Iran’s president says no changes, additions to nuclear deal
TEHRAN, Iran (AP) — Iran’s president on Wednesday ruled out any changes or additions to the 2015 nuclear deal, amid European efforts to convince U.S. President Donald Trump to stick with the landmark agreement.
French President Emmanuel Macron suggested during a state visit to Washington this week that there could be a way to move toward a “new agreement” that would address Trump’s concerns about so-called sunset provisions in the accord, as well as Iran’s ballistic missile program and involvement in Middle East conflicts, which were not part of the nuclear accord.
Britain, France and Germany, which also signed the deal along with Russia and China, want the U.S. to remain a part of it.
But Iranian President Hassan Rouhani appeared to throw cold water on those efforts Wednesday.
“I have spoken with Macron several times by phone, and one time in person at length. I have told him explicitly that we will not add anything to the deal or remove anything from it, even one sentence. The nuclear deal is the nuclear deal,” he said during a conference in the northwestern city of Tabriz. He suggested Macron has no right to amend an agreement signed by seven nations.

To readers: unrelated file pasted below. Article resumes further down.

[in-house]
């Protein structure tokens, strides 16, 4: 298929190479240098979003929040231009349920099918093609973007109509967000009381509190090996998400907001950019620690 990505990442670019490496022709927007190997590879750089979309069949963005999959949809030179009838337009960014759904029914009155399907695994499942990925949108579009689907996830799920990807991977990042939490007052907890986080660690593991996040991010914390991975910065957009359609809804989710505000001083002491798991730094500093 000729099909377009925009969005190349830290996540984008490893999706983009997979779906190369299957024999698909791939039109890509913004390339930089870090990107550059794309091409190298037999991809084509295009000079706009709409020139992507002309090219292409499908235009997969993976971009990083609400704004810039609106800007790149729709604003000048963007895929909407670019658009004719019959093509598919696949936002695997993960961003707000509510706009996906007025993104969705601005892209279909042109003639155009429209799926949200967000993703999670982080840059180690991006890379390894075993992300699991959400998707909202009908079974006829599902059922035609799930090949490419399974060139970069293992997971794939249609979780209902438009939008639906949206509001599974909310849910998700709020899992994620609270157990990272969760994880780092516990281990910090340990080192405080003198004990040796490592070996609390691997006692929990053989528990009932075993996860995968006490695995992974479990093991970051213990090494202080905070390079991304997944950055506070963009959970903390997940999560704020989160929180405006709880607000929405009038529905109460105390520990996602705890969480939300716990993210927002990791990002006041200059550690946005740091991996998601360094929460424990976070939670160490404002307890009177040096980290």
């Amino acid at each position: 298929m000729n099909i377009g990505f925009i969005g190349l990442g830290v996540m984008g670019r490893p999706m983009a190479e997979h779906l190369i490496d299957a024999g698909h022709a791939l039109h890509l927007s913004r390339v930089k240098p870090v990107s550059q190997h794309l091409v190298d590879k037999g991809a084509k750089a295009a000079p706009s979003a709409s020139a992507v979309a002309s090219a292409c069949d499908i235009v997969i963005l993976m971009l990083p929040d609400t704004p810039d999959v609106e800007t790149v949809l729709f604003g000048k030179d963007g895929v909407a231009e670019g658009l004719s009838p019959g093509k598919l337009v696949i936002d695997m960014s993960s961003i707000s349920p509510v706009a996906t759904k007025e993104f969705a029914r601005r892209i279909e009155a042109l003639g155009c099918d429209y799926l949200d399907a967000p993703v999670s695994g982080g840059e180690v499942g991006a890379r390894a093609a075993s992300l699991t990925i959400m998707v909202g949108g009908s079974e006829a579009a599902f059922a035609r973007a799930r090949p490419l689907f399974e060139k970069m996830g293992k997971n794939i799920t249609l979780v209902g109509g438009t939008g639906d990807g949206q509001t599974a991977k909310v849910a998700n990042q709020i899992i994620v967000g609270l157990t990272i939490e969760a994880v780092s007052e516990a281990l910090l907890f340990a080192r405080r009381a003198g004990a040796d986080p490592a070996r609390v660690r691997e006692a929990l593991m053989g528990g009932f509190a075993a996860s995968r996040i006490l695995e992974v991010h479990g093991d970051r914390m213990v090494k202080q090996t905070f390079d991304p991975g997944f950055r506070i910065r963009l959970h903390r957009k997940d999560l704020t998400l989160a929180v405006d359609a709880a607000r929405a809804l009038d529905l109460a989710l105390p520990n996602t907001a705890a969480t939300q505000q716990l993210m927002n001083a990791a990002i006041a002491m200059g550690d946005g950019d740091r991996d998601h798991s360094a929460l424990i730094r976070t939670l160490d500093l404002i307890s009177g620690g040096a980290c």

“As long as our interests are guaranteed we will remain in the deal, whether the U.S. remains or not,” Rouhani said. But he added that “if our benefits are not guaranteed, we will not remain in the deal, no matter what the circumstances are.”
Rouhani went on to lash out at Trump, saying: “You have no clue about politics, no clue about the law or international treaties. You are just a businessman, a tradesman. You are a tower builder. How is he going to pass judgment on international issues?”
He also dismissed Trump’s remarks during a press conference with Macron, when the U.S. leader said the Iranians “will have bigger problems than they’ve ever had before” if they restart their nuclear program.
“Mr. Trump thinks that it is just hot air when we say that if the nuclear deal falls apart, we will restart (our nuclear program) at a new speed which will be shocking to them. His threats are empty.”
Trump has called the nuclear accord “insane” and “ridiculous,” but he has declined to say whether he will withdraw the U.S. by a May 12 deadline he has set. The agreement required Iran to curb its nuclear enrichment program in exchange for relief from international sanctions.
The U.N. nuclear watchdog says Iran is meeting its commitments under the accord. European Union foreign policy chief Federica Mogherini said Wednesday that the current deal is working effectively to keep Tehran from developing nuclear weapons and should be preserved for the future.
Israel, which was among the fiercest critics of the deal, has meanwhile welcomed Trump’s hard line.
Israeli Intelligence Minister Israel Katz said Wednesday that the nuclear deal must be “fundamentally amended, and if not — cancelled.” He said Macron and his European colleagues “must understand that putting heavy pressure on Iran today can prevent violence and perhaps war tomorrow.”